First, most zoom lenses have an aperture range. Above I mention the EF 28-200mm, its range is ƒ3.5-5.6 (the ƒ is for Factorial System). This means that at 28mm, it opens up to ƒ3.5. At 200mm, it only opens up to ƒ5.6. At ƒ5.6, you’ll need a sunny day. Using this indoors or in the evenings is likely to be challenging. There just won’t be enough light coming in. The shutter speed will have to be slow (and if hand held, will show how much your hand shook) or the ISO increased (grainy picture). The other lens I mention up there is the Canon EF 135mm f/2.0L (some say L stands for Luxury, some say it doesn’t mean anything; it’s Canon’s pro lens series). This opens up to f2, a lot more light comes in. If you like taking pictures with available light (no flash or additional artificial light sources), the “slowest” most people want is ƒ2.8. So ƒ2, ƒ1.4, etc. lenses are even better for available light photography. Leica makes one 50mm lens that opens up to ƒ0.95. But that will set you back CAD$11,000.

Depth of Field

It’s not just as simple as just getting an expensive lens that lets lots of light in, however. The “faster” (or smaller ƒ number, which means it lets in more light) a lens, the more you have to be conscious of which f-stop the camera is using when you’re composing your shot. I word it this way as most people use the automatic modes and seldom look at what aperture and shutter setting it’s selected for you. The smaller the ƒ-stop number, the shallower the depth of field. This means that less of the subject is in focus.

Depth of field is how much is in focus. When a lens focuses, assuming there’s not much distortion, is a plane. Think of is as a rectangular box. Everything within the box is in focus, everything without is out of focus. A lens at ƒ13.0 will have a lot in focus. So if you wanted your subject and the building in the background to be in focus, this is what you’d want to use. If you wanted the subject in focus, but the background blurry, you’d want to open up the lens. The wider the lens, the shallower the depth of field, or the thinner the rectangle. At ƒ2.8 I can usually still make out what the object behind my subject is, though the details are very fuzzy. At ƒ1.4, the background is a total blur, only faint shapes and melted colours are seen.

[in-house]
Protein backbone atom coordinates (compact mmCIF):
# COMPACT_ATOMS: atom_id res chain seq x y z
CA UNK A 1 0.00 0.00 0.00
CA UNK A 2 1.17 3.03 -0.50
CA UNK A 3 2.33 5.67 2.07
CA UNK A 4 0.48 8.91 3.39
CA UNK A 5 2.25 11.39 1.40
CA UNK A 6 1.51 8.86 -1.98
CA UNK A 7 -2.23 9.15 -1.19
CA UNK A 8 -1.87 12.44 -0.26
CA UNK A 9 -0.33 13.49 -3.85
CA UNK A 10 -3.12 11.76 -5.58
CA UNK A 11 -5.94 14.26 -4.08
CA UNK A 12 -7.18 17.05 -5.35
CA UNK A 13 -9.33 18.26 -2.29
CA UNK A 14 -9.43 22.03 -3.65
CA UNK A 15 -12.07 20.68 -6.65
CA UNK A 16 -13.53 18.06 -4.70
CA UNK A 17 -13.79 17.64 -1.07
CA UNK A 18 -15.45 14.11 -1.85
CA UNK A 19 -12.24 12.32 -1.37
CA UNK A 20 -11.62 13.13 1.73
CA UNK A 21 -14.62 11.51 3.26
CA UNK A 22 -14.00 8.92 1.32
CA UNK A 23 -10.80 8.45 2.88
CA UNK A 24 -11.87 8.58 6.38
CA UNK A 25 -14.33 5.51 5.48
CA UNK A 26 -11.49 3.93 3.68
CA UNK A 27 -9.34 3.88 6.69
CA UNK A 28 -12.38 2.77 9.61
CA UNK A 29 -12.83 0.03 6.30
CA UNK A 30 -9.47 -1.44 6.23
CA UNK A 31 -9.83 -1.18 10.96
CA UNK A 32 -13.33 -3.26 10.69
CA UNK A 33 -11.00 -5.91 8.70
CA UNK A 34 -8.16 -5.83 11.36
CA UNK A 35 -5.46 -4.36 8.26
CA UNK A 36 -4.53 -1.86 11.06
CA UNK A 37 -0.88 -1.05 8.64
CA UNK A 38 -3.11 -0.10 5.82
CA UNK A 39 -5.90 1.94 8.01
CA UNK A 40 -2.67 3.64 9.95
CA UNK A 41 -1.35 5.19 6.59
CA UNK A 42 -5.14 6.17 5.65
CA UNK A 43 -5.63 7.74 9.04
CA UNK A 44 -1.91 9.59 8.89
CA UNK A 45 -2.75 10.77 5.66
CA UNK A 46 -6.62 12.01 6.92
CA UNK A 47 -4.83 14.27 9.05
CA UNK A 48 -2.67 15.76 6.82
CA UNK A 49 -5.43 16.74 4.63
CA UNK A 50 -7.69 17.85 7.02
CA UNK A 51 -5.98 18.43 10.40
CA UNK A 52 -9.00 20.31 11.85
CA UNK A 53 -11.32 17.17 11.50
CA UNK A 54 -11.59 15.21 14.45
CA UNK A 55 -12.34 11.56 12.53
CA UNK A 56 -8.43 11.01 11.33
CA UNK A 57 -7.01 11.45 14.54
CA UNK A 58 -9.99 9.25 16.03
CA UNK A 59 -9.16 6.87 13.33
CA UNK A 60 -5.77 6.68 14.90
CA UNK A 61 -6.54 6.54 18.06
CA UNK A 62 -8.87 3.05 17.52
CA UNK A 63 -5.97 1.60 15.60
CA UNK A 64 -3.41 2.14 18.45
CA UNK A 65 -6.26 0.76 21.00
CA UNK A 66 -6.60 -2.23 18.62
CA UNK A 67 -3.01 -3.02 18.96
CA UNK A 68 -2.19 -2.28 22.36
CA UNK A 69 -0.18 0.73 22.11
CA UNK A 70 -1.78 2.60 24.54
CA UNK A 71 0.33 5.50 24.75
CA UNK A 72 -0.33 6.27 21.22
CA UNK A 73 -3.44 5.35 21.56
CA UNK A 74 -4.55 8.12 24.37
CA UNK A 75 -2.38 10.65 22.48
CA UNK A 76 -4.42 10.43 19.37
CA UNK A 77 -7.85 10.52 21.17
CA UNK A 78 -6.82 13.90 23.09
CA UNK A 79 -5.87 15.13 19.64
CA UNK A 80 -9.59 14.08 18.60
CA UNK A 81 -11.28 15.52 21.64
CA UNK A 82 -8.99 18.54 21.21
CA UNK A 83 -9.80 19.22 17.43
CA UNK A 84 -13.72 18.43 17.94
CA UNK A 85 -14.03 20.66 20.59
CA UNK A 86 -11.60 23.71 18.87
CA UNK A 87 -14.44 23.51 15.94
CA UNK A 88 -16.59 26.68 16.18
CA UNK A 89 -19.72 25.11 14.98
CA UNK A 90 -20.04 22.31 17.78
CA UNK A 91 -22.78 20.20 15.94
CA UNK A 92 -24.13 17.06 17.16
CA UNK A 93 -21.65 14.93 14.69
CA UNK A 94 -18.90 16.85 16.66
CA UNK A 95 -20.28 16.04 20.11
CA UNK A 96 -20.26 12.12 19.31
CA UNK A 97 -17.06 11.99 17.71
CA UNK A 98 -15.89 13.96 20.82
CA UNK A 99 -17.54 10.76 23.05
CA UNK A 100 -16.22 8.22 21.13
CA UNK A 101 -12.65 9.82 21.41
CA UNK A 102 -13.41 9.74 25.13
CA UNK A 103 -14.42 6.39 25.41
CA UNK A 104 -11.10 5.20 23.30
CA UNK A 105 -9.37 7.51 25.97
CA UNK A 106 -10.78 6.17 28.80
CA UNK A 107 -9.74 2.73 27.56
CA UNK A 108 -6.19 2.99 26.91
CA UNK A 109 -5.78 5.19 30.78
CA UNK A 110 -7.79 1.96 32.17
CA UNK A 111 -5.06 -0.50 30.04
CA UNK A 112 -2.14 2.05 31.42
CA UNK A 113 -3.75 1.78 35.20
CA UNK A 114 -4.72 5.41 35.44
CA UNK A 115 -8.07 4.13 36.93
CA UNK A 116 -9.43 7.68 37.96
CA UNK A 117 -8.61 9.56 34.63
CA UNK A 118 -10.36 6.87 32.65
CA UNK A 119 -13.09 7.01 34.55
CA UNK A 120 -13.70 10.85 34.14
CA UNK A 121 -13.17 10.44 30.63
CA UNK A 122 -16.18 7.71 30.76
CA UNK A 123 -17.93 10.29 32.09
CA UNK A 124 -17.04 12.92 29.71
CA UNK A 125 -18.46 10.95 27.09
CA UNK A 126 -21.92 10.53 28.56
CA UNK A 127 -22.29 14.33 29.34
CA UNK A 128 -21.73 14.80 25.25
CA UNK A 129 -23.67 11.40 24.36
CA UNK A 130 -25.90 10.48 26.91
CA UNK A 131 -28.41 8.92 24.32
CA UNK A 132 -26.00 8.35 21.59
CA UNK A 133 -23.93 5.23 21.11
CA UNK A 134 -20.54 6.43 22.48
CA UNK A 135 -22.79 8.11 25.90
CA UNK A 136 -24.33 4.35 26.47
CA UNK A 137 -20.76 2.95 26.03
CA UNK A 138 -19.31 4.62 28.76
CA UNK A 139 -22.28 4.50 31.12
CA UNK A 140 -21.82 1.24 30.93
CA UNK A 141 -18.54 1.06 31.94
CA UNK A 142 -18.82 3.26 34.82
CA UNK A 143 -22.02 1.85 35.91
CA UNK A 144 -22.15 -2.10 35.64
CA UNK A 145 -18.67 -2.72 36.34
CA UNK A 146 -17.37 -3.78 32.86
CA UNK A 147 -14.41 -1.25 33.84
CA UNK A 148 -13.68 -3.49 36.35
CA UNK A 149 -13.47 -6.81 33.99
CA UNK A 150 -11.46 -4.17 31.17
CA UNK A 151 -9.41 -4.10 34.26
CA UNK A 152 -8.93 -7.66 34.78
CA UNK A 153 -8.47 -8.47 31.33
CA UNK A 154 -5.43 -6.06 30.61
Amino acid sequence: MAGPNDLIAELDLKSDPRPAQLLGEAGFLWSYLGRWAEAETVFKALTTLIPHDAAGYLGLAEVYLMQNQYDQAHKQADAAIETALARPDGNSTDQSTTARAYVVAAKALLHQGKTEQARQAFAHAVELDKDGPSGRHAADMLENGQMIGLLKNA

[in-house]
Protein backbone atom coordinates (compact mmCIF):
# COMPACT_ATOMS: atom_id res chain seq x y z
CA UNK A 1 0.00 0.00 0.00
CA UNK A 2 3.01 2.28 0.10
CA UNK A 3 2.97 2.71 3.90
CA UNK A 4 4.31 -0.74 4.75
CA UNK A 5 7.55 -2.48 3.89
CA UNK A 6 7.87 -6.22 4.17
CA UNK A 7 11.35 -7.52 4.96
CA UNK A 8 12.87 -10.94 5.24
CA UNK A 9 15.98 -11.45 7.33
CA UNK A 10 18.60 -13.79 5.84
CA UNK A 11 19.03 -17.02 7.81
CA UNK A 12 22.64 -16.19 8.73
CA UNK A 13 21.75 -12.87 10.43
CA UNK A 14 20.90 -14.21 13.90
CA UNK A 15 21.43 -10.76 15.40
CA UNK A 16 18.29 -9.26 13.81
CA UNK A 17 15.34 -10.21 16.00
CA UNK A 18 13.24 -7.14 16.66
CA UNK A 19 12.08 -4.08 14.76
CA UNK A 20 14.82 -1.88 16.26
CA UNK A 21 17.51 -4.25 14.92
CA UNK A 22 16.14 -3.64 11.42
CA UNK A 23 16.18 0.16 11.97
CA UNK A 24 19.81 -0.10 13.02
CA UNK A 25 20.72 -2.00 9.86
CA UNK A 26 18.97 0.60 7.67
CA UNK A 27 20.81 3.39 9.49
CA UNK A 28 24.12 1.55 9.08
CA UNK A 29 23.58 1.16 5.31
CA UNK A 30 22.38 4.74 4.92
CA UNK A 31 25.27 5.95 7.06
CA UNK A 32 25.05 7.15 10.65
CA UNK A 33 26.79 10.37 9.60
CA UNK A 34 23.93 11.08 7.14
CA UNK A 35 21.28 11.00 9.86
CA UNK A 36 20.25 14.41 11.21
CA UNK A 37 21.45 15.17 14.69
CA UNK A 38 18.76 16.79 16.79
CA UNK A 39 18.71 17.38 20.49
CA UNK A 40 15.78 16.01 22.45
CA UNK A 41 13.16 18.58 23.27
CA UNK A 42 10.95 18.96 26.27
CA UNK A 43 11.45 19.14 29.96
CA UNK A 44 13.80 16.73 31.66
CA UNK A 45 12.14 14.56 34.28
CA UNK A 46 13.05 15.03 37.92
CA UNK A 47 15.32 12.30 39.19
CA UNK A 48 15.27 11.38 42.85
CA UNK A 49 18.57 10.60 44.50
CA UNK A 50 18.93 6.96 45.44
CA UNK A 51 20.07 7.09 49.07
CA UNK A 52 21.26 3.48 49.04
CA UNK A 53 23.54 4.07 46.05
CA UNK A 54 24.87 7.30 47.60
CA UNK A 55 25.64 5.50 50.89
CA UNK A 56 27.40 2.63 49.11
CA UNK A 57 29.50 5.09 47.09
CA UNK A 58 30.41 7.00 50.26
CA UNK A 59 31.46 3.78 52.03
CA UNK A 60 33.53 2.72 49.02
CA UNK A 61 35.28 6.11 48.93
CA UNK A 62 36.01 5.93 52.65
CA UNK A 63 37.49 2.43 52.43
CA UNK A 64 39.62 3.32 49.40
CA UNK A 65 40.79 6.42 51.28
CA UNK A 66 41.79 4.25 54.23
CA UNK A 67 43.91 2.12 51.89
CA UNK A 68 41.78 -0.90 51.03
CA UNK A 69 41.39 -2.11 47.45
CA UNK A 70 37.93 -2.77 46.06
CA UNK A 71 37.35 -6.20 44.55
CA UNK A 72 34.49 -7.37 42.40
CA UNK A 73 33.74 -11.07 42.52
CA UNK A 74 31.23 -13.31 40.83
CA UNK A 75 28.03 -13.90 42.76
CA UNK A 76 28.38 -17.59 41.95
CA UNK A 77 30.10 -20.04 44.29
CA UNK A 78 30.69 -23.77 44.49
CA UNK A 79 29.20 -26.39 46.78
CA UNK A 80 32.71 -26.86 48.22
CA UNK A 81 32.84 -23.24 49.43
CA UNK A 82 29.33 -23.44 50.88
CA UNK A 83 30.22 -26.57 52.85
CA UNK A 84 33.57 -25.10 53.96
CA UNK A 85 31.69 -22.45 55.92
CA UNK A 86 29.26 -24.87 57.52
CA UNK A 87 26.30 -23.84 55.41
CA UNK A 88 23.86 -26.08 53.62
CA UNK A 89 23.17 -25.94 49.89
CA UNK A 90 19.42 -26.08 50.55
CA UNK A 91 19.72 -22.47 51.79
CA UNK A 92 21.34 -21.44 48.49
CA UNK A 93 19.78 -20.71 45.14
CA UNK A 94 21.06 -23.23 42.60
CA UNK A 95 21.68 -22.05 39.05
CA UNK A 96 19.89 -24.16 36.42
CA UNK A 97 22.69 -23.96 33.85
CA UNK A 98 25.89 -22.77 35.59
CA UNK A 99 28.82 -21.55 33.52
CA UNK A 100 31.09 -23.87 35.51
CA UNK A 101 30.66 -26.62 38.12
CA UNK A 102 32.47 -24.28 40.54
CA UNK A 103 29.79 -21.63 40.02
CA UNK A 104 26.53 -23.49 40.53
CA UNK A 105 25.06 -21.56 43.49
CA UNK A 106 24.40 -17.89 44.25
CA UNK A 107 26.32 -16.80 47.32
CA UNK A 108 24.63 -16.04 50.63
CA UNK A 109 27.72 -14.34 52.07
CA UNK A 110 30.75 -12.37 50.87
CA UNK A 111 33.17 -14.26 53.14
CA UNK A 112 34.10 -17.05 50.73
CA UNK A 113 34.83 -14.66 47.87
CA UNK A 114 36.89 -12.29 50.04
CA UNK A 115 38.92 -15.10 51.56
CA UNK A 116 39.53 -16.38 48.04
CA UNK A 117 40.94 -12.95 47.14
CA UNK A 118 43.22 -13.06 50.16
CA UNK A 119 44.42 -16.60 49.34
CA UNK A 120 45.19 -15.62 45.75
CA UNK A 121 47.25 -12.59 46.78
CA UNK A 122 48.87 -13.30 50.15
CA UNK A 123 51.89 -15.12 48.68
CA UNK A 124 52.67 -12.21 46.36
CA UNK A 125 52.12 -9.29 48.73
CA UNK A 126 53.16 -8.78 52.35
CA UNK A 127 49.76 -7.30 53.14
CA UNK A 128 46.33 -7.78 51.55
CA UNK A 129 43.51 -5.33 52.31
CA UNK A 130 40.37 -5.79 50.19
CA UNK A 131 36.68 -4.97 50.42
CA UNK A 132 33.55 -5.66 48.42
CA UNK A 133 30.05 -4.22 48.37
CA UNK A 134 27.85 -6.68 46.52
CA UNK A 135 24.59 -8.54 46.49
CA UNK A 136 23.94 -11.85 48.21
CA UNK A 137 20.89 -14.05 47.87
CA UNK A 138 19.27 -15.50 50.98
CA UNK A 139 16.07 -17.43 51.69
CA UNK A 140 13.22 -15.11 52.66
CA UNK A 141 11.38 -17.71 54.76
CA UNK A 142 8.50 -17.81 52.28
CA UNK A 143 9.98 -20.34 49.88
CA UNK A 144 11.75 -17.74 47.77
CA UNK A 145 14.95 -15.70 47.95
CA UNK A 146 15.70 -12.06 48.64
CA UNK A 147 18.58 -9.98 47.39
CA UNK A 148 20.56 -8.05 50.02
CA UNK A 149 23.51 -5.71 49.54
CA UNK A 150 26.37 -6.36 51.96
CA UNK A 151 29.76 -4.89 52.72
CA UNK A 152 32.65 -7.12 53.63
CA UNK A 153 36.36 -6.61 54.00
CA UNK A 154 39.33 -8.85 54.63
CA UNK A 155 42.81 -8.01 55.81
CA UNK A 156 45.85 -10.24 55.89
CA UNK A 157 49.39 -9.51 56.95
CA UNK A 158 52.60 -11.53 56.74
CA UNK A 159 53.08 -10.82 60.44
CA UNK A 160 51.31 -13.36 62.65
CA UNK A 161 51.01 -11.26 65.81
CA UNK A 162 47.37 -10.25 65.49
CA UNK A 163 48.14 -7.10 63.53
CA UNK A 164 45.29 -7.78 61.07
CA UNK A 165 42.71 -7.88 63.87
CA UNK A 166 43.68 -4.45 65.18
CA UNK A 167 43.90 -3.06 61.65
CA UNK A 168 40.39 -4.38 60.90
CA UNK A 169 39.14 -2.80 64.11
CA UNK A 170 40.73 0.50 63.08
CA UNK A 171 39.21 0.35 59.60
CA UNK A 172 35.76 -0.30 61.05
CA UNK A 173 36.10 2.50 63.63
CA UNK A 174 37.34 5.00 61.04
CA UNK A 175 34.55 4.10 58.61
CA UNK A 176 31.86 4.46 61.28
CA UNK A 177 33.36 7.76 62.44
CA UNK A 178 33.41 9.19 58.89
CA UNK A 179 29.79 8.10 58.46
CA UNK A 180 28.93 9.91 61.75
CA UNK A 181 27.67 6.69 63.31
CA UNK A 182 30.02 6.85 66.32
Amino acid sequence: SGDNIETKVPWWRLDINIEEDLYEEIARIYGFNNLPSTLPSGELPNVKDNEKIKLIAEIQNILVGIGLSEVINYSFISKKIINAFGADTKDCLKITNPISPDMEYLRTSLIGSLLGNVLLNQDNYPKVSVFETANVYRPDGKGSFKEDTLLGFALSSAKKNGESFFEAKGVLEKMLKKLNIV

When I use the Canon 50mm ƒ1.4 at ƒ1.4, the depth of field is so shallow that only half of someone’s head can be in focus. If I want more of the subject in focus, I need to stop down to, say, ƒ2.8. By doing this, less light hits the sensor. That leads to me needing a slower shutter speed (risk of my hand shaking affecting the shot) or higher ISO (grainier image). So if the camera does the thinking for me and, because of the low light situation, it selects ƒ1.4, I might not have my entire subject in focus. If I want to change that, I need to know how to alter the settings to achieve a workable compromise.